Book Review: Bina Lobell’s Super Secret Diary

ruchama

One of the most important strategies for a writer is to set the tone for his work as quickly and as accurately as possible. As a screenwriter, I make it a rule to set the tone for my script in the very first scene. When I write a novel or a memoir, I make it happen in the first chapter.

If you want a master class in setting the proper tone for a story, just read the opening chapter of “Bleak House.” Charles Dickens describes London under a thick ooze of fog. The fog is not just physical, but the central metaphor for a broken court system run by heartless, petty bureaucrats.

Ruchama Feuerman, whose last novel, In the Courtyard of the Kabbalist, we greatly admired and reviewed here, has published Bina Lobell’s Super Secret Diary, a book for children. And she successfully sets the tone in the first few pages.

Lots of kids complain about going to school, right? Not me. I love my school. It’s called a “homeschool” and it has only five girls. Morah Zeldy is the best teacher, there’s no homework, we do the funnest things, and we’re all friends.
Well … that’s how it used to be.
But what if one girl turns everyone against you?
What if that girl is your closest friend?
And what if the school is in her house?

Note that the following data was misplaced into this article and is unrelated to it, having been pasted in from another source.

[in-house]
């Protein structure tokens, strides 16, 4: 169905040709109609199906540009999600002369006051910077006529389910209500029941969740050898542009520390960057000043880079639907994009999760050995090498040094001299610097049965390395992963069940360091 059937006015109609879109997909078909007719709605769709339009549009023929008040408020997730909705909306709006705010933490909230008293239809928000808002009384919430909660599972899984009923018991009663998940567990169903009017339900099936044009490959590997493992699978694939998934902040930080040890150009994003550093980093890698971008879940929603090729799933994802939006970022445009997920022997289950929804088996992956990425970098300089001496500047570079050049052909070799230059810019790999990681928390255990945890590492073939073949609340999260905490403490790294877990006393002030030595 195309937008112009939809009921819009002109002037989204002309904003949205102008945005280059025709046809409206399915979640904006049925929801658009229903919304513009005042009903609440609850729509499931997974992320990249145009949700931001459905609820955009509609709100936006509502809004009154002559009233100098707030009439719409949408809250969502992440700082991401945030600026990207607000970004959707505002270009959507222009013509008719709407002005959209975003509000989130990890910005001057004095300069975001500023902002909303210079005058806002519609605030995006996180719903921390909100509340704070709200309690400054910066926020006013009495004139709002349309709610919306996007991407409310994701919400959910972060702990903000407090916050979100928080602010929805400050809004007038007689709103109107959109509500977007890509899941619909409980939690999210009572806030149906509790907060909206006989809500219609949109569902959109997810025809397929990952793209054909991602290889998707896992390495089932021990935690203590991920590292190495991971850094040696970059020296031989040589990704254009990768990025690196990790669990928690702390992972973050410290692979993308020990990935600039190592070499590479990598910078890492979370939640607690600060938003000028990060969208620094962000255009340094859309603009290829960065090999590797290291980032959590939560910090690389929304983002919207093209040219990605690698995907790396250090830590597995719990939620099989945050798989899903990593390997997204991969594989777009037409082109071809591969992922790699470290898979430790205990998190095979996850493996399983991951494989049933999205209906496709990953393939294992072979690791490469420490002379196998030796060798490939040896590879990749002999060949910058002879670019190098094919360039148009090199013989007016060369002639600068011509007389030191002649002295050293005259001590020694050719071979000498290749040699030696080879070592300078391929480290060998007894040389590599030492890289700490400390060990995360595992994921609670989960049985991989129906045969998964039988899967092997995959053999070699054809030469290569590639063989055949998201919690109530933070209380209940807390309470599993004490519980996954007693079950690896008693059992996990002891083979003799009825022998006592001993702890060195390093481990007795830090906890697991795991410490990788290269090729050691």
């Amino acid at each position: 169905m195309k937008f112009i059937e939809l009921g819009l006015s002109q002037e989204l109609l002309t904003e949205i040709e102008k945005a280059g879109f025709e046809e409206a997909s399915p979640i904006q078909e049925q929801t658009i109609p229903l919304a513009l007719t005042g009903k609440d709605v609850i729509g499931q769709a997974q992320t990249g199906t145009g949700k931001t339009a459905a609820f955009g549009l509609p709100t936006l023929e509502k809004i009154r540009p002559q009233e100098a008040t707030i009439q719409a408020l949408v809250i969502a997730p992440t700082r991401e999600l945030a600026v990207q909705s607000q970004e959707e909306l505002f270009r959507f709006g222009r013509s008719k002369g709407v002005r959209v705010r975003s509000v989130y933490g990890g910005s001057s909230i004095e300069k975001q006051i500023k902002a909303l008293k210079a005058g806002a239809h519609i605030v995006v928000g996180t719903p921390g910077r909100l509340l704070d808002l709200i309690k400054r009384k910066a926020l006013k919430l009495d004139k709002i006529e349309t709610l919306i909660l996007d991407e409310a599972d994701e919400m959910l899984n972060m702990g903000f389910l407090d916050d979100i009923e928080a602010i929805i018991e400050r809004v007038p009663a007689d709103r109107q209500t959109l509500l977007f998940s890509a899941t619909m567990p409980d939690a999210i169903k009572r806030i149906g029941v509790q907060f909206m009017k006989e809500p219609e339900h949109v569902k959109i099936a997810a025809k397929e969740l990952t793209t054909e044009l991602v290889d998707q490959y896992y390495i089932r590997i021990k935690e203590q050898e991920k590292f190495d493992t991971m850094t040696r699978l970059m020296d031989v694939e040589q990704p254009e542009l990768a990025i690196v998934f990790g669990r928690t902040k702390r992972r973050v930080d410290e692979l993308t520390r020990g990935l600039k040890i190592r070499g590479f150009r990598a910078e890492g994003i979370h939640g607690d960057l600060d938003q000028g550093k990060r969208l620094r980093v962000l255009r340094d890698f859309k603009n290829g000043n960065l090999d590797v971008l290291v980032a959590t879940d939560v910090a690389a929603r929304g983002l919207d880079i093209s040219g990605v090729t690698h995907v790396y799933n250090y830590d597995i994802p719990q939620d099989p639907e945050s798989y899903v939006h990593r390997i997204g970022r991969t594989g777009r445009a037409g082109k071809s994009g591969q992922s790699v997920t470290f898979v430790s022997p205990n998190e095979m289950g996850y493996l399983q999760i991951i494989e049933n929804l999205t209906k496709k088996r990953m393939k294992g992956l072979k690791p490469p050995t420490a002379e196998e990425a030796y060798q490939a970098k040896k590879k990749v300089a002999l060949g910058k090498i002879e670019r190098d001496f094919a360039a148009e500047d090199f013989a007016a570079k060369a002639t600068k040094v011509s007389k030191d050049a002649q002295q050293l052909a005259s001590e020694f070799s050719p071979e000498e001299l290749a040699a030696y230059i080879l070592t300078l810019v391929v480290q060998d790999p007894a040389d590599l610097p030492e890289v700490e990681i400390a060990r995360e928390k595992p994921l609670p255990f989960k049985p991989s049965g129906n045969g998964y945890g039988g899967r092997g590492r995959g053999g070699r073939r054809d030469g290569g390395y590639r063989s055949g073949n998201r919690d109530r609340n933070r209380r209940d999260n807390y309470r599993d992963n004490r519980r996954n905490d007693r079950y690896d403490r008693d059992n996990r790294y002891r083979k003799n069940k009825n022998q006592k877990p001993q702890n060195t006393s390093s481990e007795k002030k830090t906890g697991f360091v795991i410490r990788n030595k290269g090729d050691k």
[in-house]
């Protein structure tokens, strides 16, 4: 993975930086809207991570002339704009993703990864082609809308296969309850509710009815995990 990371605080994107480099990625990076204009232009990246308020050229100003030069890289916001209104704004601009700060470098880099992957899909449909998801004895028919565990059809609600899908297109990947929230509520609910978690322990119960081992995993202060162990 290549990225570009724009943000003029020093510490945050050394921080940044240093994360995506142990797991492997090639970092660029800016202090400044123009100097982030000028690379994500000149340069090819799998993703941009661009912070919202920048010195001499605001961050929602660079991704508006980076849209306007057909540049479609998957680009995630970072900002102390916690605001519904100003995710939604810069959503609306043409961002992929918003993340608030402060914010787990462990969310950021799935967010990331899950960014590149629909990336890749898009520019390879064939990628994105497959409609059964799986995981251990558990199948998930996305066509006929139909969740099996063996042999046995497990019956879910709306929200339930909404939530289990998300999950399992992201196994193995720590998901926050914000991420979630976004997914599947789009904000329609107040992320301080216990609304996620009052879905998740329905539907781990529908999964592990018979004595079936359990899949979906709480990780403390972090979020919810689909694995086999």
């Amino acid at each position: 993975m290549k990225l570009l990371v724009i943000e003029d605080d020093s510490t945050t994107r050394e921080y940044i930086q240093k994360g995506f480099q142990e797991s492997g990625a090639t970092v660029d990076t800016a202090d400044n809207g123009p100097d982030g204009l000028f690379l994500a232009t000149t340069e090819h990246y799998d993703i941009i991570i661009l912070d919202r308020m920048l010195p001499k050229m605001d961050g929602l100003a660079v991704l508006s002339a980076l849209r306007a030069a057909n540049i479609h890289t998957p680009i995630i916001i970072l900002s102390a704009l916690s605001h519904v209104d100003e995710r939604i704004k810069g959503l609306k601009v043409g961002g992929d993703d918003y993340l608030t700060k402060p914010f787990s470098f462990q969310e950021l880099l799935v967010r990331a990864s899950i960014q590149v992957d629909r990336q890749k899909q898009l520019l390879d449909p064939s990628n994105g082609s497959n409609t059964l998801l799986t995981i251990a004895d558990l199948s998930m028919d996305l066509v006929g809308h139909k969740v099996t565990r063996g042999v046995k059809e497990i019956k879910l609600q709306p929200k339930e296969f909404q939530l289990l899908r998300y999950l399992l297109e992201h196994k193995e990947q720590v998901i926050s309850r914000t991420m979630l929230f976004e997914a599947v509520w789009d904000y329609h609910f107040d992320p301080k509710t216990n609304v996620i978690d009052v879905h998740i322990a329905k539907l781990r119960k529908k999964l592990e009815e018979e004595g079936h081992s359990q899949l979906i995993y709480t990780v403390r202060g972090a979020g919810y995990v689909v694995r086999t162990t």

Bina is a lively and sensitive 4th grader who tries to see the world as place that makes sense, but, as we all know, the world constantly defies rational explanation — especially for children.

Bina’s diary entries are brief, understated, and vivid. Like short scenes in a film, the diary gracefully and gradually builds in power and subtext until the world-view of a nine year-old Orthodox Jewish girl becomes achingly familiar.

I asked Ruchama Feuerman for some background on her latest book.

My own childhood is very present for me. I experienced being bullied a few times, and, something I don’t care to remember, I also played a few  pranks that would probably be called bullying today.  (Funny how we can all remember the times we got picked on, but our minds go vague when remembering the times we were the actual bullies.)   What really gets me going about the topic is the way girls can be so devious and clever about it so that their subtle bullying manages to slip beneath the teacher’s radar. Many of these girl bullies do such a great con job, they’re the teacher’s pet.

The best novels transport us to a world different than our own. But in those differences, in the hands of a skilled writer, we discover experiences and emotions that are excruciatingly familiar. I read Bina Lobell’s Super Secret Diary in one sitting — and in that time my own childhood was regained.

The illustrations by Evgeniy Ognarov are unfussy and charming,  a perfect complement to the language and story. The cover is a puffy jacket with a leather clasp that you won’t stop opening and closing.

Highly recommended for ages 8–12. But Seraphic Secret suggests ages 8–120.

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